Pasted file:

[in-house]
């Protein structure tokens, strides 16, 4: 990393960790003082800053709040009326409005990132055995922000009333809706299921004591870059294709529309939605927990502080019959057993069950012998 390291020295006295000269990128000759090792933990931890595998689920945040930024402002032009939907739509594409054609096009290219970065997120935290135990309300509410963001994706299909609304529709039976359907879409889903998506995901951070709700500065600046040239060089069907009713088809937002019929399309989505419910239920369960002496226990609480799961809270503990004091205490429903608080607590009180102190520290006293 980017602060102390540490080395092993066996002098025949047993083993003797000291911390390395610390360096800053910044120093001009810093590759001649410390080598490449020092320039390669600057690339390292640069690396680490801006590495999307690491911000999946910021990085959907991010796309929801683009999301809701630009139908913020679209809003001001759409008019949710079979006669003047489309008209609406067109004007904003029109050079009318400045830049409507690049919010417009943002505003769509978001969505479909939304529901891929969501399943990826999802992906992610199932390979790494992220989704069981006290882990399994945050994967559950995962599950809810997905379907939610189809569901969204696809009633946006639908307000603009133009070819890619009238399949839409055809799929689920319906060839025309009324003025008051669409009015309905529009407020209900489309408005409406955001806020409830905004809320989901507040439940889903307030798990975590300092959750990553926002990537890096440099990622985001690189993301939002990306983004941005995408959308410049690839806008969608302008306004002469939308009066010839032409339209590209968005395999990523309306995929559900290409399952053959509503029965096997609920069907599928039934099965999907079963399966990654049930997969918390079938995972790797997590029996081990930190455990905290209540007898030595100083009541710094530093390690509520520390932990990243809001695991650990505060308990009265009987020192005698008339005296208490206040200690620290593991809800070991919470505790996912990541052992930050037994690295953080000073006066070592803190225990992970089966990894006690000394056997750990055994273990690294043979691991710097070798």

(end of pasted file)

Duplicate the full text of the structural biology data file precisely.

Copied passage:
[in-house]
């Protein structure tokens, strides 16, 4: 990393960790003082800053709040009326409005990132055995922000009333809706299921004591870059294709529309939605927990502080019959057993069950012998 390291020295006295000269990128000759090792933990931890595998689920945040930024402002032009939907739509594409054609096009290219970065997120935290135990309300509410963001994706299909609304529709039976359907879409889903998506995901951070709700500065600046040239060089069907009713088809937002019929399309989505419910239920369960002496226990609480799961809270503990004091205490429903608080607590009180102190520290006293 980017602060102390540490080395092993066996002098025949047993083993003797000291911390390395610390360096800053910044120093001009810093590759001649410390080598490449020092320039390669600057690339390292640069690396680490801006590495999307690491911000999946910021990085959907991010796309929801683009999301809701630009139908913020679209809003001001759409008019949710079979006669003047489309008209609406067109004007904003029109050079009318400045830049409507690049919010417009943002505003769509978001969505479909939304529901891929969501399943990826999802992906992610199932390979790494992220989704069981006290882990399994945050994967559950995962599950809810997905379907939610189809569901969204696809009633946006639908307000603009133009070819890619009238399949839409055809799929689920319906060839025309009324003025008051669409009015309905529009407020209900489309408005409406955001806020409830905004809320989901507040439940889903307030798990975590300092959750990553926002990537890096440099990622985001690189993301939002990306983004941005995408959308410049690839806008969608302008306004002469939308009066010839032409339209590209968005395999990523309306995929559900290409399952053959509503029965096997609920069907599928039934099965999907079963399966990654049930997969918390079938995972790797997590029996081990930190455990905290209540007898030595100083009541710094530093390690509520520390932990990243809001695991650990505060308990009265009987020192005698008339005296208490206040200690620290593991809800070991919470505790996912990541052992930050037994690295953080000073006066070592803190225990992970089966990894006690000394056997750990055994273990690294043979691991710097070798």